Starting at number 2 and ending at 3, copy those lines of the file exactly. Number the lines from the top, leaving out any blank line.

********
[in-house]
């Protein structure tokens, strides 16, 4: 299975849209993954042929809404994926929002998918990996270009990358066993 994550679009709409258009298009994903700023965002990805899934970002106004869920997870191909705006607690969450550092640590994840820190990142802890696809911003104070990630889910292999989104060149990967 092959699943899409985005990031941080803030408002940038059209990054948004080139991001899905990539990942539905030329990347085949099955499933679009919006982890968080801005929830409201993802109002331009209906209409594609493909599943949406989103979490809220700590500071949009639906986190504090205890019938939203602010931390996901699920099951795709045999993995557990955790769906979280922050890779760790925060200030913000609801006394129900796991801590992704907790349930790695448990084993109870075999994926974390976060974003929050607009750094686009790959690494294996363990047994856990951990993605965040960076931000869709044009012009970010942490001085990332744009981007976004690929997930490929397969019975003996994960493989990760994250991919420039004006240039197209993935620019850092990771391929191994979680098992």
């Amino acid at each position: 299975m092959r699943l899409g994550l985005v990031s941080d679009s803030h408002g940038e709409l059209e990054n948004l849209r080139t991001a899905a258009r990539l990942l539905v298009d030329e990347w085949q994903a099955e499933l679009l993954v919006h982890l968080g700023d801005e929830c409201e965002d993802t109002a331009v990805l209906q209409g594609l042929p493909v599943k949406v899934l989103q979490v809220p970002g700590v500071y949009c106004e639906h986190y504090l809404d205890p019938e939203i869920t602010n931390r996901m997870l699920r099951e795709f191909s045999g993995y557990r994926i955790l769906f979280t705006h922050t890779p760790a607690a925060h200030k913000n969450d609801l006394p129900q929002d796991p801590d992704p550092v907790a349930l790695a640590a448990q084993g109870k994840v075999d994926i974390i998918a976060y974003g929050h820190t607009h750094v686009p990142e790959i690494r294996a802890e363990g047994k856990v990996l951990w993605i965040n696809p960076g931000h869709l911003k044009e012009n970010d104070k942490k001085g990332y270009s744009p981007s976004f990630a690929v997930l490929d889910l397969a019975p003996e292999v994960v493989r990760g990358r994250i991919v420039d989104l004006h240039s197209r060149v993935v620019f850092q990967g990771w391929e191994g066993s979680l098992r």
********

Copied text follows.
């Protein structure tokens, strides 16, 4: 299975849209993954042929809404994926929002998918990996270009990358066993 994550679009709409258009298009994903700023965002990805899934970002106004869920997870191909705006607690969450550092640590994840820190990142802890696809911003104070990630889910292999989104060149990967 092959699943899409985005990031941080803030408002940038059209990054948004080139991001899905990539990942539905030329990347085949099955499933679009919006982890968080801005929830409201993802109002331009209906209409594609493909599943949406989103979490809220700590500071949009639906986190504090205890019938939203602010931390996901699920099951795709045999993995557990955790769906979280922050890779760790925060200030913000609801006394129900796991801590992704907790349930790695448990084993109870075999994926974390976060974003929050607009750094686009790959690494294996363990047994856990951990993605965040960076931000869709044009012009970010942490001085990332744009981007976004690929997930490929397969019975003996994960493989990760994250991919420039004006240039197209993935620019850092990771391929191994979680098992």
């Amino acid at each position: 299975m092959r699943l899409g994550l985005v990031s941080d679009s803030h408002g940038e709409l059209e990054n948004l849209r080139t991001a899905a258009r990539l990942l539905v298009d030329e990347w085949q994903a099955e499933l679009l993954v919006h982890l968080g700023d801005e929830c409201e965002d993802t109002a331009v990805l209906q209409g594609l042929p493909v599943k949406v899934l989103q979490v809220p970002g700590v500071y949009c106004e639906h986190y504090l809404d205890p019938e939203i869920t602010n931390r996901m997870l699920r099951e795709f191909s045999g993995y557990r994926i955790l769906f979280t705006h922050t890779p760790a607690a925060h200030k913000n969450d609801l006394p129900q929002d796991p801590d992704p550092v907790a349930l790695a640590a448990q084993g109870k994840v075999d994926i974390i998918a976060y974003g929050h820190t607009h750094v686009p990142e790959i690494r294996a802890e363990g047994k856990v990996l951990w993605i965040n696809p960076g931000h869709l911003k044009e012009n970010d104070k942490k001085g990332y270009s744009p981007s976004f990630a690929v997930l490929d889910l397969a019975p003996e292999v994960v493989r990760g990358r994250i991919v420039d989104l004006h240039s197209r060149v993935v620019f850092q990967g990771w391929e191994g066993s979680l098992r």